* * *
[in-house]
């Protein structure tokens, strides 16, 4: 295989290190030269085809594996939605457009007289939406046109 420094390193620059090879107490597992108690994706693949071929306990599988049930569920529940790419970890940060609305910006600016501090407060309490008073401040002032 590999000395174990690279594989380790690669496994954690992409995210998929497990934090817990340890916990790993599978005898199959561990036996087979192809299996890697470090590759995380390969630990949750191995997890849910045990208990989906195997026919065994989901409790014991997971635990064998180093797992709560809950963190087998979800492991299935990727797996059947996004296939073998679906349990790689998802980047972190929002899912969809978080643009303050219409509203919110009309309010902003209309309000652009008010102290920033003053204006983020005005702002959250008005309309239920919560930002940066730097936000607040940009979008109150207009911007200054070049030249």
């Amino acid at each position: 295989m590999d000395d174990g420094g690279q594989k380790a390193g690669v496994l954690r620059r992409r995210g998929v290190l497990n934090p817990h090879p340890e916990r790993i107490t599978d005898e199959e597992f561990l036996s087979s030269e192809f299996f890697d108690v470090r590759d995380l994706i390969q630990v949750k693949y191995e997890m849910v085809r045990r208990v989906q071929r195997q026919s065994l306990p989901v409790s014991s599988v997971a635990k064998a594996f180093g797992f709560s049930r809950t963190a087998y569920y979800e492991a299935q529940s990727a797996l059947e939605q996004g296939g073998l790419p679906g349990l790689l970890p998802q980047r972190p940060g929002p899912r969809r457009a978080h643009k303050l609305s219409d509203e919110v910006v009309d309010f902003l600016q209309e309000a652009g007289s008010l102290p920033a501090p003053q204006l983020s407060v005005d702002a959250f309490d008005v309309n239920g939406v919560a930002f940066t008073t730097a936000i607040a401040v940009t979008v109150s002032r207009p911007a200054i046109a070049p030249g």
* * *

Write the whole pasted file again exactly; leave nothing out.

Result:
[in-house]
């Protein structure tokens, strides 16, 4: 295989290190030269085809594996939605457009007289939406046109 420094390193620059090879107490597992108690994706693949071929306990599988049930569920529940790419970890940060609305910006600016501090407060309490008073401040002032 590999000395174990690279594989380790690669496994954690992409995210998929497990934090817990340890916990790993599978005898199959561990036996087979192809299996890697470090590759995380390969630990949750191995997890849910045990208990989906195997026919065994989901409790014991997971635990064998180093797992709560809950963190087998979800492991299935990727797996059947996004296939073998679906349990790689998802980047972190929002899912969809978080643009303050219409509203919110009309309010902003209309309000652009008010102290920033003053204006983020005005702002959250008005309309239920919560930002940066730097936000607040940009979008109150207009911007200054070049030249």
């Amino acid at each position: 295989m590999d000395d174990g420094g690279q594989k380790a390193g690669v496994l954690r620059r992409r995210g998929v290190l497990n934090p817990h090879p340890e916990r790993i107490t599978d005898e199959e597992f561990l036996s087979s030269e192809f299996f890697d108690v470090r590759d995380l994706i390969q630990v949750k693949y191995e997890m849910v085809r045990r208990v989906q071929r195997q026919s065994l306990p989901v409790s014991s599988v997971a635990k064998a594996f180093g797992f709560s049930r809950t963190a087998y569920y979800e492991a299935q529940s990727a797996l059947e939605q996004g296939g073998l790419p679906g349990l790689l970890p998802q980047r972190p940060g929002p899912r969809r457009a978080h643009k303050l609305s219409d509203e919110v910006v009309d309010f902003l600016q209309e309000a652009g007289s008010l102290p920033a501090p003053q204006l983020s407060v005005d702002a959250f309490d008005v309309n239920g939406v919560a930002f940066t008073t730097a936000i607040a401040v940009t979008v109150s002032r207009p911007a200054i046109a070049p030249g």